After many of the JI-linked extremists were captured in 2007, it appeared the government had made a dent in the violence. There was only one fatal attack in the five years after the raids, whereas more than 100 people were killed in the five years leading up to them. But the seeds of revenge continued to germinate, and Santoso rose in prominence. Santoso was a military commander for Jamaah Ansharut Tauhid (JAT), the violent offshoot of JI founded by Abu Bakar Baasyir, but eventually went out on his own, and established the MIT. He was the first Indonesian to openly pledge allegiance to the Islamic State of Iraq and the Levant (ISIL). The extremist movement in Poso was also bolstered by the arrival of terrorists from the training camp in Aceh that was broken up by authorities in 2010, and recently, by ethnic Uighurs from China.
Camar Maleo and Tinombala
Government operations over the past two years, in particular, demonstrate the poor decisions that have characterised the approach to Poso and have allowed violence to continue. On 26 January 2015, the government launched Operation Camar Maleo I to hunt and capture Santoso. Camar Maleo was extended three times, with Camar Maleo IV eventually concluding on 8 January 2016. The four operations involved at least 700 military and 1,000 police officers. At the termination of the operation, 300 police were transferred, while 700 remained in a number of points in Poso Pesisir subdistrict, as part of Operation Tinombala. Operation Tinombala began on 10 January 2016 and was set to finish on 10 March. It was led by the Central Sulawesi Police, and involved a force of 2,400 police and military troops.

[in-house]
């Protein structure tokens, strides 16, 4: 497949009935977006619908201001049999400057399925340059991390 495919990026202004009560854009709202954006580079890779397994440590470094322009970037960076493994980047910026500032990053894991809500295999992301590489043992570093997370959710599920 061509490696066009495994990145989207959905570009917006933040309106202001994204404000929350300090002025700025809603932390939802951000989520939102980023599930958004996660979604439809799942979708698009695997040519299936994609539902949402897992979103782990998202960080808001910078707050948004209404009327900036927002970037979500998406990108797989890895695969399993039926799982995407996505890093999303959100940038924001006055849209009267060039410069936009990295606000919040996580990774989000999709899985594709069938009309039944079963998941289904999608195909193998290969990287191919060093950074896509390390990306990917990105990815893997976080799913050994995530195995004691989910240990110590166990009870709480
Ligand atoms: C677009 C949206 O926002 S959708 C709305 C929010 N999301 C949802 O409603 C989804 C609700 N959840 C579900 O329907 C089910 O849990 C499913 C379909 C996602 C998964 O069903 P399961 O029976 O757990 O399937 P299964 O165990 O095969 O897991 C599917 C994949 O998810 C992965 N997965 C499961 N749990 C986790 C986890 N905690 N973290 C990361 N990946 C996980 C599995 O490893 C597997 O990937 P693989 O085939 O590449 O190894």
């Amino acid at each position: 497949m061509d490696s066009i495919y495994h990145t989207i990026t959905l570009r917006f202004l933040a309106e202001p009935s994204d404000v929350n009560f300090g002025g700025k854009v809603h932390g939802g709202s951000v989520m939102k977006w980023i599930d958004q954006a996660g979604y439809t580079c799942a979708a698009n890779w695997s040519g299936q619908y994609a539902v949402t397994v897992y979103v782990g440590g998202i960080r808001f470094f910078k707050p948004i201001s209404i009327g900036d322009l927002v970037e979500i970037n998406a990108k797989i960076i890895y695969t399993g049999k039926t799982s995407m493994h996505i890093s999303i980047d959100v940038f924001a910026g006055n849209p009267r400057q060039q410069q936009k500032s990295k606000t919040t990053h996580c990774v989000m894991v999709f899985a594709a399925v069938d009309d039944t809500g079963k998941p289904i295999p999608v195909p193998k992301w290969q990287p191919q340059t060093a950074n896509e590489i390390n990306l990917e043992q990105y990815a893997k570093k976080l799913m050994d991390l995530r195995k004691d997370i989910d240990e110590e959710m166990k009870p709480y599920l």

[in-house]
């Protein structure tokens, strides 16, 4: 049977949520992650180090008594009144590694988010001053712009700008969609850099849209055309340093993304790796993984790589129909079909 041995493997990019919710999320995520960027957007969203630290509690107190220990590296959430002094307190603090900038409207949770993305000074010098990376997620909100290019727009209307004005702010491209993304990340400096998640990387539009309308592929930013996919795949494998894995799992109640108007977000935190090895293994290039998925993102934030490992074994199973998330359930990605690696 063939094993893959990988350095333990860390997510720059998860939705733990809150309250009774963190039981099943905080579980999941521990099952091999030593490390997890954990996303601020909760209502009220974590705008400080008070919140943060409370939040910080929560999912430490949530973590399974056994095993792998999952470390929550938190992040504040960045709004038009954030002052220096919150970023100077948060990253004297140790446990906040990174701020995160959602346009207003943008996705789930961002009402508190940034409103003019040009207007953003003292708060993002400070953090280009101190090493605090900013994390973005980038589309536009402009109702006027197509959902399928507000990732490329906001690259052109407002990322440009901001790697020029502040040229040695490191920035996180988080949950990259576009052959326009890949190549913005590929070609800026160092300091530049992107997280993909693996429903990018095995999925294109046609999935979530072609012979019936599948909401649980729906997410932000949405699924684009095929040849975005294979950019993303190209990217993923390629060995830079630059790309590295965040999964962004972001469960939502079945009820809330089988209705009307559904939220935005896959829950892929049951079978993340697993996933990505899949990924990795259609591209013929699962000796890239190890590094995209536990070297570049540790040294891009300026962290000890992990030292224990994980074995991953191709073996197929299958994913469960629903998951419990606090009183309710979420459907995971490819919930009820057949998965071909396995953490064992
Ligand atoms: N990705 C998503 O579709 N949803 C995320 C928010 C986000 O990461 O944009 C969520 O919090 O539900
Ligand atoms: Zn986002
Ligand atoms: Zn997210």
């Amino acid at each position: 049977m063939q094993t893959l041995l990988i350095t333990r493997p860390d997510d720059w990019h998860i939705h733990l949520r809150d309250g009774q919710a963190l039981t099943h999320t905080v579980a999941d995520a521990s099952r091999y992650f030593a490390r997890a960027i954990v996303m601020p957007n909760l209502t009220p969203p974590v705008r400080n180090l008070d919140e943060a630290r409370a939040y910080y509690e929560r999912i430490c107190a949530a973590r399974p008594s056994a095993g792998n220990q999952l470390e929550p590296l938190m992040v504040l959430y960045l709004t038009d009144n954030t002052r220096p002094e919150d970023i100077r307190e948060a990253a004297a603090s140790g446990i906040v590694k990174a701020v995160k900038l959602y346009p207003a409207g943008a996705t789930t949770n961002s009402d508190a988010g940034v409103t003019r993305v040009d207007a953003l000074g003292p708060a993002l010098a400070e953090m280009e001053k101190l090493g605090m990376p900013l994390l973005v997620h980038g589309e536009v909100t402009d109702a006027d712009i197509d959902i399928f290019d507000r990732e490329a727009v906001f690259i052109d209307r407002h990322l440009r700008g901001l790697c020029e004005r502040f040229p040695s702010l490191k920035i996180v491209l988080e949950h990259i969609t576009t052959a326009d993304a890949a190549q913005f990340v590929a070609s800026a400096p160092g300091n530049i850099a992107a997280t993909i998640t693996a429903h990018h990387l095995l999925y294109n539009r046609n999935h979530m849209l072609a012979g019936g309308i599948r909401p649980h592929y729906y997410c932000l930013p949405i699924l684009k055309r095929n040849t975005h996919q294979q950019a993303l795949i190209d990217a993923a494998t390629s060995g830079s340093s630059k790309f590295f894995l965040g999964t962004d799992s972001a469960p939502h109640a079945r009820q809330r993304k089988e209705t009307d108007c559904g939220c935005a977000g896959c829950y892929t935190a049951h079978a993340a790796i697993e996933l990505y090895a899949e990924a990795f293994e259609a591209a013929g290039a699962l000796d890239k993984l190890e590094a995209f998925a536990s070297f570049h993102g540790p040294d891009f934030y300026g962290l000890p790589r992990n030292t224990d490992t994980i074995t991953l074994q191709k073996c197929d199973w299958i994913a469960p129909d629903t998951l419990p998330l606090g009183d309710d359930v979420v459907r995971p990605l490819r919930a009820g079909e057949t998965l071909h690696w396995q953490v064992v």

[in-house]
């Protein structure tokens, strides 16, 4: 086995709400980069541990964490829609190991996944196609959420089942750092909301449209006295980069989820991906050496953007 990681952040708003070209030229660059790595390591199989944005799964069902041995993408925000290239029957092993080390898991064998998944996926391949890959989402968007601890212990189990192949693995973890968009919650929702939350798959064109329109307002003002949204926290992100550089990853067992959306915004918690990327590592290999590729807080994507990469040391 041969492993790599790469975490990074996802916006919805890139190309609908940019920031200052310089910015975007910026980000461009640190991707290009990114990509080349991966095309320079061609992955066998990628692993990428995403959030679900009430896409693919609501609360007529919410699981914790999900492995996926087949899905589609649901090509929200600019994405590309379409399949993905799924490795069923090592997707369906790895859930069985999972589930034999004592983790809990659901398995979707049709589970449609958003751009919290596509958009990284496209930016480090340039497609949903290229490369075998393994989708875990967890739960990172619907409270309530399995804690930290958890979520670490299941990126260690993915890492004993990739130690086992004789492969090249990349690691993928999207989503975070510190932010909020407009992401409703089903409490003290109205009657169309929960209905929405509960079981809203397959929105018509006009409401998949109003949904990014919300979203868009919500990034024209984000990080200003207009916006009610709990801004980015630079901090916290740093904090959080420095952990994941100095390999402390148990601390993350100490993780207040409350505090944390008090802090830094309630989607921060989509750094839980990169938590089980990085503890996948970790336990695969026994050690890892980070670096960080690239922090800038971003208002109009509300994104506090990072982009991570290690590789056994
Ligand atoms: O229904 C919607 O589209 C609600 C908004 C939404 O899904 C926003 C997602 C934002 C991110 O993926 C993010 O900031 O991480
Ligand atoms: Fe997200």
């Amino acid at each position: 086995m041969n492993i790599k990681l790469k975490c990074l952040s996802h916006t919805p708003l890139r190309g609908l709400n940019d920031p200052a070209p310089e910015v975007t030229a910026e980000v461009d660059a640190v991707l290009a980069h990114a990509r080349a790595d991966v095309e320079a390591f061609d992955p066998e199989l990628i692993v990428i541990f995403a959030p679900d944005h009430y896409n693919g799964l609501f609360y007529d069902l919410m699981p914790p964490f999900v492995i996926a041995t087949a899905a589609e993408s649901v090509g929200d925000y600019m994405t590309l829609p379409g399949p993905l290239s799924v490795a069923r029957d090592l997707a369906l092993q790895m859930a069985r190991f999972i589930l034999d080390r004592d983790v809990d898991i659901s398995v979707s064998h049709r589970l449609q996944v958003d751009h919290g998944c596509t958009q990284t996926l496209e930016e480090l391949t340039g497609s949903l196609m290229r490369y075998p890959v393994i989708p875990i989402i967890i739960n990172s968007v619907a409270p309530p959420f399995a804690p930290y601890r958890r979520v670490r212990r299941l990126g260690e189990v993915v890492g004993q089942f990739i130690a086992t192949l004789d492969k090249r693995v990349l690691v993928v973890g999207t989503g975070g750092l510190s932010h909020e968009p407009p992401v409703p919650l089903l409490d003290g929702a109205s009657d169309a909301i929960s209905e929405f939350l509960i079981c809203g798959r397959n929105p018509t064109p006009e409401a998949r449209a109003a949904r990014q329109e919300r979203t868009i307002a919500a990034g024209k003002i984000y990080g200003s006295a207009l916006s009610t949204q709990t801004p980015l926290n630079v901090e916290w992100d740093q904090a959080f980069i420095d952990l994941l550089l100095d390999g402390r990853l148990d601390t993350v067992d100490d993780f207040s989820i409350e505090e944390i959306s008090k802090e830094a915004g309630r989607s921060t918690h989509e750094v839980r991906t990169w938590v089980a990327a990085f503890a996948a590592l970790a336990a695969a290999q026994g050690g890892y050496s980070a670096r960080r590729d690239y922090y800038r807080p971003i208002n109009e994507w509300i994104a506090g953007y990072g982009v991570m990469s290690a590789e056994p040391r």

Neither the Camar Maleo nor the Tinombala operations had much impact on life in Poso City but in Poso Pesisir subdistrict – where many residents depend on cropping for their livelihoods – the effects have been acutely felt. Frequent gunfights between security forces and civilian militia groups mean that many residents fear getting caught up in the violence, and have been forced to stop farming their crops, disrupting their source of income. Neither Christian nor Muslim communities support the repressive approach – both have been equally affected by disturbances to their daily lives.
The security operation has also disrupted the social fabric of the region. The stigma of being labelled a terrorist can affect social integration, especially for the families left behind when terrorists are captured or killed. Although Poso has not seen return to the communal violence between Christian and Muslim communities, after 11 years of security operations, locals are starting to feel that little has changed. Rather, Poso has become a site for the conflict industry and a training ground for war.